Urging  the people  to report any suspected case to the nearest health facility or call the telephone numbers announced on the state’s radio and television stations, Mimiko stated his hope  that with the combined efforts of all, final and definite solution will just be a matter of days.
The time, he said,  required vigilance, love and unity of purpose, care and circumspection and “above all, these times demand strict adherence to hygienic ways of life.”
Such little things as regular washing of hands, covering of mouths while sneezing, he said, can go a long way to ensure healthy living, adding that he had  directed that the information management team set up for the purpose of gathering facts and responding to questions be available all day and brief the public twice everyday until the disease is fully contained.
During a visit to Ode-Irele, on Thursday, some natives told Saturday Tribune that the disease and the concomitant deaths had spiritual dimensions.
A resident in the town said since the disease was spiritual in nature, the treatment would require a spiritual approach.
“Community leaders said some people broke into a shrine and the god became angry with them, striking all those who had a hand in the act,” the resident said.
Some traditional worshippers who gathered at the centre of the town, at the entrance of a shrine called Malokun, performing rituals to appease the “angry” god.
The worshippers, comprising only women and girls, performed spiritual cleansing by pouring water on  “special” leaves known as Akoko at the entrance, a gesture said to be indicative of their appeal to the god to stop the strange disease and untimely deaths in the land.
The leader of the worshippers, High Priest Lemo, affirmed that the Malokun god became angry with the town after some people committed abomination by breaking into the shrine and carting away some artefacts.
“Some four days ago, some young men broke into the shrine of Malokun and made away with some artefacts. This had never happened before in history of this town. When we realised this, we met with the traditional ruler and some high chiefs where we resolved to pacify the spirit of the god.
“We woke up on Wednesday only to witness scores of deaths across the town. As of this morning, we have counted up to 30 corpses of our sons and daughters who are between the ages of 25 and 30. But with this appeasement being carried out, I am sure there will be no more casualty,” he said.
Another traditionalist and a priest of the shrine, Chief Akinsipe, corroborated Lemo’s statement.
He expressed confidence that the appeasement would end the unusual deaths.
Efforts to speak with the traditional ruler of the town failed as the monarch was said to be devastated by the number of casualties recorded in the town.
The resident, who spoke with Saturday Tribune earlier, said an Igbo trader who purchased the stolen artefacts was set to return the ancient materials to the shrine following the effect on the community.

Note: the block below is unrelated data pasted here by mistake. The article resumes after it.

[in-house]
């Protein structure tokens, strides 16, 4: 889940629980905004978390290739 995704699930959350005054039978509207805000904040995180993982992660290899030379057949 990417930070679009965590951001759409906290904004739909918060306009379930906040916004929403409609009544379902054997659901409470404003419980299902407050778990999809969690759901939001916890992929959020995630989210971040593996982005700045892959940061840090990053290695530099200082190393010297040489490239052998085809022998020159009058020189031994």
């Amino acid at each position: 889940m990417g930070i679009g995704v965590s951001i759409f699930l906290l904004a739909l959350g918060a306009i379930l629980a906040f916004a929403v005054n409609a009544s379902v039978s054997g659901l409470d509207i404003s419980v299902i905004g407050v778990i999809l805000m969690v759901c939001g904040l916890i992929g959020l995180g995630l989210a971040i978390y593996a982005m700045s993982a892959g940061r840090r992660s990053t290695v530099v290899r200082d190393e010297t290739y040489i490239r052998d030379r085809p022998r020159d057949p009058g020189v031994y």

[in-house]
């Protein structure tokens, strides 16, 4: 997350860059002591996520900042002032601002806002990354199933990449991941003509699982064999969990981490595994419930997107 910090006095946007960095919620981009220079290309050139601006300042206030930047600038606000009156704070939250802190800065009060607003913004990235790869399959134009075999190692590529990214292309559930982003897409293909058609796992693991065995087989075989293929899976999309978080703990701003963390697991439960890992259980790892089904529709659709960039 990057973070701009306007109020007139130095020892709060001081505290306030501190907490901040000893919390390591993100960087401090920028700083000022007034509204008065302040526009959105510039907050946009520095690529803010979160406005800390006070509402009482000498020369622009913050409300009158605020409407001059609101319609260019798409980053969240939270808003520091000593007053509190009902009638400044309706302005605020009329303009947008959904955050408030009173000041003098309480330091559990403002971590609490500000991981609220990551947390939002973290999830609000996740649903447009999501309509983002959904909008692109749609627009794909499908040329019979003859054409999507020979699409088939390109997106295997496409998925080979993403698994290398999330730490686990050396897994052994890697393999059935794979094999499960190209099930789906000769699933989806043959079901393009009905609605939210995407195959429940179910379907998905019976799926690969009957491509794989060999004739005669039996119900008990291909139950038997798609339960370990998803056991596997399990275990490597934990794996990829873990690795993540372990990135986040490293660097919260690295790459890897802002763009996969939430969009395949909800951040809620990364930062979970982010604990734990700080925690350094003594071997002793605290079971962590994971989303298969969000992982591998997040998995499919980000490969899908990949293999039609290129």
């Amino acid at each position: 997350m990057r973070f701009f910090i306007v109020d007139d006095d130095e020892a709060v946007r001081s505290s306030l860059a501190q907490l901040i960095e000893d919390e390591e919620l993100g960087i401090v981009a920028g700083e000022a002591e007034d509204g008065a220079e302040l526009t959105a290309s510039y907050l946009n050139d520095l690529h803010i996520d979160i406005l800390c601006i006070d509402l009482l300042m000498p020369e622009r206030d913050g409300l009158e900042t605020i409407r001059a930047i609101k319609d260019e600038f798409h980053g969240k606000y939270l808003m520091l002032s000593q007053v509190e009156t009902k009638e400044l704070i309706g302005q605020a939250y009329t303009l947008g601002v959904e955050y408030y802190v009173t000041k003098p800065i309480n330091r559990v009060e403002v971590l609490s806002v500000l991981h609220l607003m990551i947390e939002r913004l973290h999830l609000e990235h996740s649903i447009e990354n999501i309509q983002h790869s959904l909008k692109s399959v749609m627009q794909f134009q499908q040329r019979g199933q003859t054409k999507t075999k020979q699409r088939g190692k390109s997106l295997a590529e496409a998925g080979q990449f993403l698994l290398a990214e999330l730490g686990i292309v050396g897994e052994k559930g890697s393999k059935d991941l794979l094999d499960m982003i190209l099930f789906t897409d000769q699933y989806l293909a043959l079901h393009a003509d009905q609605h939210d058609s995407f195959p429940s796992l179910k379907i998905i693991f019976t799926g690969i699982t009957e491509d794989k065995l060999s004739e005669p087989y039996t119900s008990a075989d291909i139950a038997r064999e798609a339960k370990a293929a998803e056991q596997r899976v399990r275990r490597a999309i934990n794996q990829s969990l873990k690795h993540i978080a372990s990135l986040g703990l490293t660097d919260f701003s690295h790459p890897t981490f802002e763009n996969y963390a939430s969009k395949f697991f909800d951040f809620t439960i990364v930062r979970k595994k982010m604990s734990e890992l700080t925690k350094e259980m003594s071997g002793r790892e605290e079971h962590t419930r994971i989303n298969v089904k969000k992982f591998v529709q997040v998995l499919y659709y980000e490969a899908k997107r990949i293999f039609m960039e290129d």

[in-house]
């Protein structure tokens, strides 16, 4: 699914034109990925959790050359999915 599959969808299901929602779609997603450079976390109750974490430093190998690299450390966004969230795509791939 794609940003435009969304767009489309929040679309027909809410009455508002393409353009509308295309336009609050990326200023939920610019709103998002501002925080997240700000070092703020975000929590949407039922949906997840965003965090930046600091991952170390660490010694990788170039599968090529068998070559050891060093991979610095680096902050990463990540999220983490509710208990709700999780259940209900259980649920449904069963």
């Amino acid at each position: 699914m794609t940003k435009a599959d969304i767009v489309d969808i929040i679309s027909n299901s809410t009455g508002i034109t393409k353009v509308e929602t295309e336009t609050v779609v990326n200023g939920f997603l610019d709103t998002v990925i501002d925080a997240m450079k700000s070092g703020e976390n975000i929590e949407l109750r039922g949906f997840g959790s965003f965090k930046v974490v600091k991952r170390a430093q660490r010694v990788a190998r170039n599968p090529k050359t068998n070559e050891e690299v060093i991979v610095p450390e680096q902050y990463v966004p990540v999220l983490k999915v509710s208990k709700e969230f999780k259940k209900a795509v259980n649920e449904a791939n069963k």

But he was quick to add that the corpses of the victims would be exhumed and buried in the forest.
The chairman of Irele Local Government Area, under which the affected town is, Mr Dare Olatunji, described the situation as devastating but commended the state government for rising up to the challenge.
Olatunji said with the medical team set up by the government and the samples taken, there was the possibility that the disease would soon be a thing of the past.
He said the efforts of the medical team would complement the appeasement by the traditionalists.
“I hope all this will stop because we have never experienced something like this in Irele and I hope our youths will realise that we need to keep and protect our custom and tradition,” the chairman said.
The Chief Medical Director of Ode-Irele General Hospital, Dr Segun Ayodele, said the spread of the disease had been curtailed through a prompt response to the situation.
He dismissed the position of the traditionalists on the incident, saying medical personnel had been able to stabilise the four patients admitted at the special ward of the hospital.
The disease had initially defied treatment, medically or spiritually, with the death toll rising to as much as 14 within seven hours on Wednesday, a situation which caused the people of the town and communities around it to begin movements into other towns including Ore, Ondo, Ajapa and Akure.
As soon as the information reached the Ministry of Health, the state government acted by deploying medical personnel in the area.
Speaking on the development at a press conference in Akure, the state capital, the Commissioner for Health, Dr Dayo Adeyanju, confirmed that the disease had claimed 14 lives as of Wednesday while other victims were on danger list.
Adeyanju said the disease presented with serious headache followed by blurred vision or complete loss of sight and usually affected the central nervous system.
According to him, the cause of the disease was unknown but samples had been taken to Lagos.
He said measures were being taken by his ministry to stop the disease from spreading.
The commissioner disclosed that the disease had no similarity with the Ebola Virus Disease but said there was no proof yet whether the disease was contagious or not.